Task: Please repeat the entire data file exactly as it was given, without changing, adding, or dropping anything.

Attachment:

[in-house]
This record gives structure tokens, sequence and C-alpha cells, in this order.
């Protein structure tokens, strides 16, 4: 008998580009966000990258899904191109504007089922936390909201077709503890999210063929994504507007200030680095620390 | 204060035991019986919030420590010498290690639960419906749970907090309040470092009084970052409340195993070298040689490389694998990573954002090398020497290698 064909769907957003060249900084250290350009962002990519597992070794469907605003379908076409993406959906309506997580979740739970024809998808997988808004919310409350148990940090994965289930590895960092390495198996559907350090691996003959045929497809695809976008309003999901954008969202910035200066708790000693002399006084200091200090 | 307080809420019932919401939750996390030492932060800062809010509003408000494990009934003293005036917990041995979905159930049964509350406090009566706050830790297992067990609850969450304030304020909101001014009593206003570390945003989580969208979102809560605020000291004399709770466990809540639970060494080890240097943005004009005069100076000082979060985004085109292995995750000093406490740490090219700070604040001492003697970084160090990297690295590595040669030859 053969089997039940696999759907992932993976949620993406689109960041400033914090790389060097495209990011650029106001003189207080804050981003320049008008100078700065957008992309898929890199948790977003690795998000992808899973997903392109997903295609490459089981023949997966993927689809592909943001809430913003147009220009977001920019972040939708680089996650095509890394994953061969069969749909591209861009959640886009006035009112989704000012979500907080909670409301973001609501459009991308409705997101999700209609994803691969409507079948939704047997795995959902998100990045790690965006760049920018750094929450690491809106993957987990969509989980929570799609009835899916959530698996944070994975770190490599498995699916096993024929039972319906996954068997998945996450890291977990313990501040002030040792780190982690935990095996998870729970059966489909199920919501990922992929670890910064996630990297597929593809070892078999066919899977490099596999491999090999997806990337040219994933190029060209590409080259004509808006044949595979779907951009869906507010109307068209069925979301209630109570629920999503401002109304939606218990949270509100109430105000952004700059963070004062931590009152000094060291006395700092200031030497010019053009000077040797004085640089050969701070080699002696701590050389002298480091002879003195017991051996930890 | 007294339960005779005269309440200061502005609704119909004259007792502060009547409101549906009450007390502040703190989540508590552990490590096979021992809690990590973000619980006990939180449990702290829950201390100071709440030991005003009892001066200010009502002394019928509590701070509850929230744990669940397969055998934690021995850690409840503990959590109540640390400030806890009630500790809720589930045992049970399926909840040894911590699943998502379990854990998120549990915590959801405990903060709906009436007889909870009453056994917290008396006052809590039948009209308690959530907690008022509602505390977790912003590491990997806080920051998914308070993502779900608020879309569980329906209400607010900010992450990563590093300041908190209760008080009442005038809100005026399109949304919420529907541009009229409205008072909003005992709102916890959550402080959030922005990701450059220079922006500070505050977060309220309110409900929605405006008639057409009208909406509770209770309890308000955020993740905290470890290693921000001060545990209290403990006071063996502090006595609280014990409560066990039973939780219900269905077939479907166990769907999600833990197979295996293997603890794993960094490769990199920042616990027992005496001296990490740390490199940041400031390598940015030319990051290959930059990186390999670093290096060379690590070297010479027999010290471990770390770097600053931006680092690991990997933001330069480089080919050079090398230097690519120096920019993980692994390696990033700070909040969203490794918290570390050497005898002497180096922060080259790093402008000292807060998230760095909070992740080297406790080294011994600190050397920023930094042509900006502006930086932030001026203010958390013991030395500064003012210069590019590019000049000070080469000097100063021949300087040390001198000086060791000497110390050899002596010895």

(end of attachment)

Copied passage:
[in-house]
This record gives structure tokens, sequence and C-alpha cells, in this order.
């Protein structure tokens, strides 16, 4: 008998580009966000990258899904191109504007089922936390909201077709503890999210063929994504507007200030680095620390 | 204060035991019986919030420590010498290690639960419906749970907090309040470092009084970052409340195993070298040689490389694998990573954002090398020497290698 064909769907957003060249900084250290350009962002990519597992070794469907605003379908076409993406959906309506997580979740739970024809998808997988808004919310409350148990940090994965289930590895960092390495198996559907350090691996003959045929497809695809976008309003999901954008969202910035200066708790000693002399006084200091200090 | 307080809420019932919401939750996390030492932060800062809010509003408000494990009934003293005036917990041995979905159930049964509350406090009566706050830790297992067990609850969450304030304020909101001014009593206003570390945003989580969208979102809560605020000291004399709770466990809540639970060494080890240097943005004009005069100076000082979060985004085109292995995750000093406490740490090219700070604040001492003697970084160090990297690295590595040669030859 053969089997039940696999759907992932993976949620993406689109960041400033914090790389060097495209990011650029106001003189207080804050981003320049008008100078700065957008992309898929890199948790977003690795998000992808899973997903392109997903295609490459089981023949997966993927689809592909943001809430913003147009220009977001920019972040939708680089996650095509890394994953061969069969749909591209861009959640886009006035009112989704000012979500907080909670409301973001609501459009991308409705997101999700209609994803691969409507079948939704047997795995959902998100990045790690965006760049920018750094929450690491809106993957987990969509989980929570799609009835899916959530698996944070994975770190490599498995699916096993024929039972319906996954068997998945996450890291977990313990501040002030040792780190982690935990095996998870729970059966489909199920919501990922992929670890910064996630990297597929593809070892078999066919899977490099596999491999090999997806990337040219994933190029060209590409080259004509808006044949595979779907951009869906507010109307068209069925979301209630109570629920999503401002109304939606218990949270509100109430105000952004700059963070004062931590009152000094060291006395700092200031030497010019053009000077040797004085640089050969701070080699002696701590050389002298480091002879003195017991051996930890 | 007294339960005779005269309440200061502005609704119909004259007792502060009547409101549906009450007390502040703190989540508590552990490590096979021992809690990590973000619980006990939180449990702290829950201390100071709440030991005003009892001066200010009502002394019928509590701070509850929230744990669940397969055998934690021995850690409840503990959590109540640390400030806890009630500790809720589930045992049970399926909840040894911590699943998502379990854990998120549990915590959801405990903060709906009436007889909870009453056994917290008396006052809590039948009209308690959530907690008022509602505390977790912003590491990997806080920051998914308070993502779900608020879309569980329906209400607010900010992450990563590093300041908190209760008080009442005038809100005026399109949304919420529907541009009229409205008072909003005992709102916890959550402080959030922005990701450059220079922006500070505050977060309220309110409900929605405006008639057409009208909406509770209770309890308000955020993740905290470890290693921000001060545990209290403990006071063996502090006595609280014990409560066990039973939780219900269905077939479907166990769907999600833990197979295996293997603890794993960094490769990199920042616990027992005496001296990490740390490199940041400031390598940015030319990051290959930059990186390999670093290096060379690590070297010479027999010290471990770390770097600053931006680092690991990997933001330069480089080919050079090398230097690519120096920019993980692994390696990033700070909040969203490794918290570390050497005898002497180096922060080259790093402008000292807060998230760095909070992740080297406790080294011994600190050397920023930094042509900006502006930086932030001026203010958390013991030395500064003012210069590019590019000049000070080469000097100063021949300087040390001198000086060791000497110390050899002596010895």